On my way to get coffee this morning, I ran into Leo.
He’s an American short hair cat who owns Hugo’s garage on Linden Street in San Francisco. Hugo, the car mechanic, believes he’s the owner, but he’s mistaken. Leo got there first when he moved in as a kitten. He’s now 7-years old, ancient in cat years, but he knows his rights.
At night Leo slips in through a loose brick in the wall and curls up on the hood of whatever car Hugo is fixing. He’s not picky. He doesn’t care if it’s European or American. Sometimes he gets lucky and the hood is warm from Hugo running the engine during the day. Most times though it’s cold, but at least he has a peaceful place to sleep that’s high off the ground.
As far as he knows Hugo has never connected the paw prints to him, which is a good thing because he certainly leaves a lot of them, especially if the car is dusty.
One night he woke up with a start. His fur stood straight up, his face blushed red, and his heart thumped inside his bony chest. What was that? He heard a rattling. Then a loud crash. Leo darted from the hood and fled under the car and crashed into a wall of softness.
“Ouch!” a voice said.
“What happened to your whiskers warning of objects in the way?” said the very erudite English voice.
Leo blinked a few times.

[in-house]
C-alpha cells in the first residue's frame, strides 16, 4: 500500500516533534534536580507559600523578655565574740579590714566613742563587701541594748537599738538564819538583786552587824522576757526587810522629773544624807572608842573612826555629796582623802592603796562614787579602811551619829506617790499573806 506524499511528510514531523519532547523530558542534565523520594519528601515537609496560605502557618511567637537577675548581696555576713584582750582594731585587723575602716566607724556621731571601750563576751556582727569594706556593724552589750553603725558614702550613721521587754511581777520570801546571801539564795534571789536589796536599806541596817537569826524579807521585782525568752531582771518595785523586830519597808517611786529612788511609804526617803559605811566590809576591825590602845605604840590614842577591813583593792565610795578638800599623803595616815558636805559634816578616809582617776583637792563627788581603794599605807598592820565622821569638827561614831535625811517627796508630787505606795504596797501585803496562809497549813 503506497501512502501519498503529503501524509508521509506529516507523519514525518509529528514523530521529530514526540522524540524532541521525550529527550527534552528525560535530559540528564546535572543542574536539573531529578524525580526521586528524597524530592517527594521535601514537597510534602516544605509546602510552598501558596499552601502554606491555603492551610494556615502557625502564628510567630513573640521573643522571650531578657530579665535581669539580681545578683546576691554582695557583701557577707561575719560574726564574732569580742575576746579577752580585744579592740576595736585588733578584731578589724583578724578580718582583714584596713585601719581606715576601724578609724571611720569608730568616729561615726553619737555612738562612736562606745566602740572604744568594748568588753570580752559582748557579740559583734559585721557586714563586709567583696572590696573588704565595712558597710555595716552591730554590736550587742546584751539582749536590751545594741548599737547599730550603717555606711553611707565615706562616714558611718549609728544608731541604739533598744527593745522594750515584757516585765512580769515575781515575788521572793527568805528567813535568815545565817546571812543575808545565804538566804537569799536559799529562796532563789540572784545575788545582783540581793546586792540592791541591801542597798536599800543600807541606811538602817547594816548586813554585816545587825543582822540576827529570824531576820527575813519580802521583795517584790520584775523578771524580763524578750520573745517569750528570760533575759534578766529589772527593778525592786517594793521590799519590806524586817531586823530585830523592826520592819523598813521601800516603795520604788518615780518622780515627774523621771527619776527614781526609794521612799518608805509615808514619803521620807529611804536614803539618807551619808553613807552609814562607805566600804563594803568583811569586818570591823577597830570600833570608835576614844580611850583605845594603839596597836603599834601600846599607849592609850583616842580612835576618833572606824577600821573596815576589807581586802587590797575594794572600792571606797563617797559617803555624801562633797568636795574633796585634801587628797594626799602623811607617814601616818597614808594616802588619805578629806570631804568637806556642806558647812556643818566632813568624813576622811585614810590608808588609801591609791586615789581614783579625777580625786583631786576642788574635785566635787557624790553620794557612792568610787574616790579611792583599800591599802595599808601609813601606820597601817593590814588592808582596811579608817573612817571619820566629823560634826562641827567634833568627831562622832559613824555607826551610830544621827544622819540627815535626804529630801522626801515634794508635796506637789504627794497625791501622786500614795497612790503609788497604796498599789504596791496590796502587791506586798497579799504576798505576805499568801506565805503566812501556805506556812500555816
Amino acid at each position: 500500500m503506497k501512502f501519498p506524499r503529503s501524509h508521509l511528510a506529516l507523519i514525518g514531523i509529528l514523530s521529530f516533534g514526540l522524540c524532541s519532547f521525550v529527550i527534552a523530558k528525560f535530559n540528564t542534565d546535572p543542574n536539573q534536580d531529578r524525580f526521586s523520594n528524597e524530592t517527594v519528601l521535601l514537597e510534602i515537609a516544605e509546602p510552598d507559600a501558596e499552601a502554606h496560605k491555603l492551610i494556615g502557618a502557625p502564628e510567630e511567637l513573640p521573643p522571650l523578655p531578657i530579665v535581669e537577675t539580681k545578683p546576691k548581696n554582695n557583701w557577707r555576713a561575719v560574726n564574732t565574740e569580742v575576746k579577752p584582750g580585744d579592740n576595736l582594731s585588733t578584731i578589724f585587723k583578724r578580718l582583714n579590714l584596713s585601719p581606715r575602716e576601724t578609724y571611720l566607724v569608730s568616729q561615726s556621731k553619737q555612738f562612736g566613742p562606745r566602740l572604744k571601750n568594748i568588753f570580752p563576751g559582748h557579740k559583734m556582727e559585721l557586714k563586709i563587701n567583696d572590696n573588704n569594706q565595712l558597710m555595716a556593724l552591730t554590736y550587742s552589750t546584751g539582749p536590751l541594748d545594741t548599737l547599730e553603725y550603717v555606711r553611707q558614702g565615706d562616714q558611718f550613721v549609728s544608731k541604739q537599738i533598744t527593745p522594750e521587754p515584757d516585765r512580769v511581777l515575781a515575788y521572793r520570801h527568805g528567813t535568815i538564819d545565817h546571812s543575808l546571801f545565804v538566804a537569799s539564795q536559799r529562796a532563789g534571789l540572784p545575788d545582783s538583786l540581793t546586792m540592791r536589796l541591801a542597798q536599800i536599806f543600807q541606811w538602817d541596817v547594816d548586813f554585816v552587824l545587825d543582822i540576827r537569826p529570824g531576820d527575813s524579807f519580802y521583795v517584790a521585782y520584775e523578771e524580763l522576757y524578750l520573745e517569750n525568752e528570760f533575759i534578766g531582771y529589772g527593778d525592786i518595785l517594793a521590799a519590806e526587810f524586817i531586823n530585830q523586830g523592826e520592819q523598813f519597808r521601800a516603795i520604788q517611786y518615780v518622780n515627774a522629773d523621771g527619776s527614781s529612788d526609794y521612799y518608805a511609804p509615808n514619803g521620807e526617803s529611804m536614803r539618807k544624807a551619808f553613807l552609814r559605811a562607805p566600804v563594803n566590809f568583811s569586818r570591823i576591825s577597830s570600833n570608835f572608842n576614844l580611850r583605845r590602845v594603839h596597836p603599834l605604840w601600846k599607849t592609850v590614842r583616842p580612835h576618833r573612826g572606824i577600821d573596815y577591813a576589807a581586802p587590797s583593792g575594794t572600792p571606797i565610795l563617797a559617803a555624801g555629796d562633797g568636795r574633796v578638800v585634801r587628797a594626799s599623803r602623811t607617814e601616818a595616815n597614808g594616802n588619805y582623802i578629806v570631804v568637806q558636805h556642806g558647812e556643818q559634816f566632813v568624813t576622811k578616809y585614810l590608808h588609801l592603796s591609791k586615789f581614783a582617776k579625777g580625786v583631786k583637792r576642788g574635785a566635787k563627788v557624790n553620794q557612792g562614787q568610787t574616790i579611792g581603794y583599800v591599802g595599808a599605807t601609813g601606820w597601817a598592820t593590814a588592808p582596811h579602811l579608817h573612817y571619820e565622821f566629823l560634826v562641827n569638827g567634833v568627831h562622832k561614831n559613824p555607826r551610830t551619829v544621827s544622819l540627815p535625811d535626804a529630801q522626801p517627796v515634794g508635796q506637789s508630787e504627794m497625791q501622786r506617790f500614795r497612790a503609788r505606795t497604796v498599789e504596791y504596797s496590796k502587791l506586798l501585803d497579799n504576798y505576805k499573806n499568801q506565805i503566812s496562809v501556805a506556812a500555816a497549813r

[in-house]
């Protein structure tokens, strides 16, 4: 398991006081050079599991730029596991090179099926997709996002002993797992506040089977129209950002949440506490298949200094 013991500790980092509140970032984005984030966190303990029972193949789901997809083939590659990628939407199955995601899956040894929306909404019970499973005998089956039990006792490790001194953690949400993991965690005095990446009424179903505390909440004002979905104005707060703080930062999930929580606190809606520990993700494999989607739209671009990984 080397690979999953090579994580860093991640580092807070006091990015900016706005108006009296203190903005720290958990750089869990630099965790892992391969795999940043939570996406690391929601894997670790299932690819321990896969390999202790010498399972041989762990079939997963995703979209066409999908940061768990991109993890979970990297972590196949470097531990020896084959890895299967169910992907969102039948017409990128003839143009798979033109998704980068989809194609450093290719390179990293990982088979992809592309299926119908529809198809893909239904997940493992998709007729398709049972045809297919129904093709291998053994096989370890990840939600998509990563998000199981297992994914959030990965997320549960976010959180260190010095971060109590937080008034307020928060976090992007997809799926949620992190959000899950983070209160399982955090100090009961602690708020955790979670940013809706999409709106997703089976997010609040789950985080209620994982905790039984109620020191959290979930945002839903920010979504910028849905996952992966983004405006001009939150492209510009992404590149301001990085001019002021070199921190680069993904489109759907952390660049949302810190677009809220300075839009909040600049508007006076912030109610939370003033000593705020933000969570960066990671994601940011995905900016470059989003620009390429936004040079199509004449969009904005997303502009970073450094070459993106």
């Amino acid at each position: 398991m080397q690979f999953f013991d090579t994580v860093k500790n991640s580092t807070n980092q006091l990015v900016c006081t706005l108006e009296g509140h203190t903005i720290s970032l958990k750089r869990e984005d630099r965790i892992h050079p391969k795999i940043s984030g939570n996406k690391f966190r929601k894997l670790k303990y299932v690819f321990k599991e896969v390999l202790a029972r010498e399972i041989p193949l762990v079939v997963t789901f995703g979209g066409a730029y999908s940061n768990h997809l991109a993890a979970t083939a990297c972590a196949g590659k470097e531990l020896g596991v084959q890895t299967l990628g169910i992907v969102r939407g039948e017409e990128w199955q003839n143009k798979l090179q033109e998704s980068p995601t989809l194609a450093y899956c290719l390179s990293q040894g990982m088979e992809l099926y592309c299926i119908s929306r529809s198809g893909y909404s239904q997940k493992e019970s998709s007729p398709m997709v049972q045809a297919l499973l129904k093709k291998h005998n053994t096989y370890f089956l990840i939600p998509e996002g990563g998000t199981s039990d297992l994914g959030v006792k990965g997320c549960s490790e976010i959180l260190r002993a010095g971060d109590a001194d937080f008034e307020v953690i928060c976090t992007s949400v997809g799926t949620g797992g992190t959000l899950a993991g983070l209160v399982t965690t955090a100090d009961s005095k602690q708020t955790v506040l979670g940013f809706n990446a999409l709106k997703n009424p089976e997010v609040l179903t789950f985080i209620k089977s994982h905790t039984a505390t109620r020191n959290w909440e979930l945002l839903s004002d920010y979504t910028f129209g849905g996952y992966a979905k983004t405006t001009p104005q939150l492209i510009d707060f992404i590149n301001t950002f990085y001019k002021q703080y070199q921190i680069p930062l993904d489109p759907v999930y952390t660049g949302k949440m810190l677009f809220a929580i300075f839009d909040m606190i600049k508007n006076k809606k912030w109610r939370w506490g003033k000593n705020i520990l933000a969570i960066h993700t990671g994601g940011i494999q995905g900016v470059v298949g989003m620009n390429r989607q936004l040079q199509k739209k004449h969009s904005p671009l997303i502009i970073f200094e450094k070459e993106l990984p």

“Forgive me for startling you. I needed a place to land for the night and I missed by a few feet.”
“Who are you?” Leo said when his heart finally settled back down.
“I’m Geraldine. I’m from two stories up,” she said.
Leo noticed an outline of this creature. She didn’t look like a cat or a dog. She didn’t smell like one either.
Geraldine stood up and shook.
Oh my. Geraldine was a parrot. An African Grey with red tail feathers.
“From two stories up? What does that mean?” Leo asked.
“I’ve escaped my confinement. It was ruining me,” she said stretching a wing that brushed Leo’s whiskers and tickled his face.
“They’ll look for you in the morning,” he said.
“I’ll be long gone, off to a Pacific island. I’ve been plotting this for years,” she said.
“That’s a long flight. Have you calculated the miles?”
“Of course. Every detail. It’s what’s kept me alive all these years.”
“How did you escape?” Leo was now interested in the story.
Calvin says, “Oh no! Not another attempt at a children’s story. Your inner child left when you got me.”